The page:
If you see a piece of relatively healthy pizza (the food “porn” are recipes) and feel the need to eat a whole pie the problem is you. If you like eating oat bran and low carb snack bars because you fear real food thats on you. Not an ad.

      • Avatar RJ Shackleford says:

        The science says otherwise. The human body detests weight loss, & will change the entire neuroendocrine milieu to return to one’s highest established weight.

        Which may be less of an issue for those with nothing more than 30-50 lbs of Dunkin Donuts weight to deal with, but for those of us trying to keep genuine, severe obesity in remission, it’s very difficult.

        And the hell it’s all recipes; often it’s something about moderating sugar intake while showing piles of cake & candy. The picture at the top of this very entry, though nothing by MFP standards, is also frankly just stupid. Showing a pretty girl eating a sandwich cookie, like a single damn Skinny Cow represents loss of control.

        And don’t put your bitter attitude towards traditional diet foods on me, and don’t put words in my mouth, *or* foods on my plate. I prefer real, whole foods…but to pretend a cookie made w/honey, gluten free oats, & free paleo-approved love won’t make me just as damn fat as a Chips Ahoy is a BS fantasy; if it’s not like that for you, congratulations, I almost care.

      • Avatar Ashleigh says:

        You must not have read the article. It’s not a lack of willpower. The article is pretty much saying that it isn’t ‘on’ anybody.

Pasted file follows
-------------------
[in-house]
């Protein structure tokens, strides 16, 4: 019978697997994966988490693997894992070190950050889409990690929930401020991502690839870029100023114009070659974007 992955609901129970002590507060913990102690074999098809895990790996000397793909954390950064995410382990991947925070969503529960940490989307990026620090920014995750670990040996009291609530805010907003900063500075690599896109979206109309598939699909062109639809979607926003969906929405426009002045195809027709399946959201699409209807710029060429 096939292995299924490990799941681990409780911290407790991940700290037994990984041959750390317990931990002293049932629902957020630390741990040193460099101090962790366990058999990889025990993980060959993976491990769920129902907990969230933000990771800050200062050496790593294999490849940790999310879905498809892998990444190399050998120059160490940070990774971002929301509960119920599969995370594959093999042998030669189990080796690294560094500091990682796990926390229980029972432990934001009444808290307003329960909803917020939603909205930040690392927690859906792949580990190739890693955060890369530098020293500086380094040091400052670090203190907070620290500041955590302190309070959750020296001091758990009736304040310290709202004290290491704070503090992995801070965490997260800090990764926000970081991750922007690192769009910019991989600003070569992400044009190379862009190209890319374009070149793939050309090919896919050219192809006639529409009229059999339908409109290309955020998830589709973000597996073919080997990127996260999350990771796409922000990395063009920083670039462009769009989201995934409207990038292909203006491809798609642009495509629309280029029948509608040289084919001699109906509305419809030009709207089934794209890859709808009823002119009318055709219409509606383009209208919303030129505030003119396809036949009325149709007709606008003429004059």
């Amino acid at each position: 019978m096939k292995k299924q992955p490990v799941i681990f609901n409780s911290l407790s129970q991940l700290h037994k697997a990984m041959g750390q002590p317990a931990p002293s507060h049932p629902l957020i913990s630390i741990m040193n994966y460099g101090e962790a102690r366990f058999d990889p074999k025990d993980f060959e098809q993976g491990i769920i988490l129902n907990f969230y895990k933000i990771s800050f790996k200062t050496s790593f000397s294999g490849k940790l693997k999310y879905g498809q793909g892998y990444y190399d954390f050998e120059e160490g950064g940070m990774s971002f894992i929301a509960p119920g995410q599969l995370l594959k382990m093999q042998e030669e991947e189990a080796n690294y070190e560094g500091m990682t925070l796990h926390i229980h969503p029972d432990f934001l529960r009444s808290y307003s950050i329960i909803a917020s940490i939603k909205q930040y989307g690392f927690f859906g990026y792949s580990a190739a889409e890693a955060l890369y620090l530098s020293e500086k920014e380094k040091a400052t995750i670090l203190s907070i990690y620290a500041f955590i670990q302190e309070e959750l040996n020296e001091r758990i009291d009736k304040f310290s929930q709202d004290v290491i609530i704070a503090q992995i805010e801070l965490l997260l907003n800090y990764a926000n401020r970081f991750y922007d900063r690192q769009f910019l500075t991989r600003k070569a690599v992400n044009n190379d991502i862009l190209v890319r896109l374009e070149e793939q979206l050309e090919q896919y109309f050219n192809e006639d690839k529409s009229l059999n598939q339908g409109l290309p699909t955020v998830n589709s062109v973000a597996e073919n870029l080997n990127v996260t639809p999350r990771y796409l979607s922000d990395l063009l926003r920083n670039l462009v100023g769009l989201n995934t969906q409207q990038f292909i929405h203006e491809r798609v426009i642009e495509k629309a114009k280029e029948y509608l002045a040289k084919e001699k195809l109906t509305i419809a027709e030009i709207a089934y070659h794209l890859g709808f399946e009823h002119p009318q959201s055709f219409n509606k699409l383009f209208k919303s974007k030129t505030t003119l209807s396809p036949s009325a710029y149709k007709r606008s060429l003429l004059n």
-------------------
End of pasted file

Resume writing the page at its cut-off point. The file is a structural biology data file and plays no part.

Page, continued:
• Avatar Ashleigh says:

      I think because if they make it easy for us, and we achieve our weightloss goals we will no longer need the app… I don’t believe any weightloss company wants you to actually loose weight.

  3. Avatar Tony Babarino says:

    People do what’s most often what is important to them, what the value most, or what they believe is “important”. Now, if you really want motivation to eat less, sit in front of a large mirror and eat your food while naked. You will have a powerful and endless motivator right there! 🙂

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  4. Avatar Frid Kun says:

    It’s doesn’t seem that study says what you say it says. It looks more like study says that some people are hard wired to have more or less willpower because biochemistry or something. Of course the problem with such research that every finding about “you don’t really have free will” drains willpower and motivation leaving people with even less free will.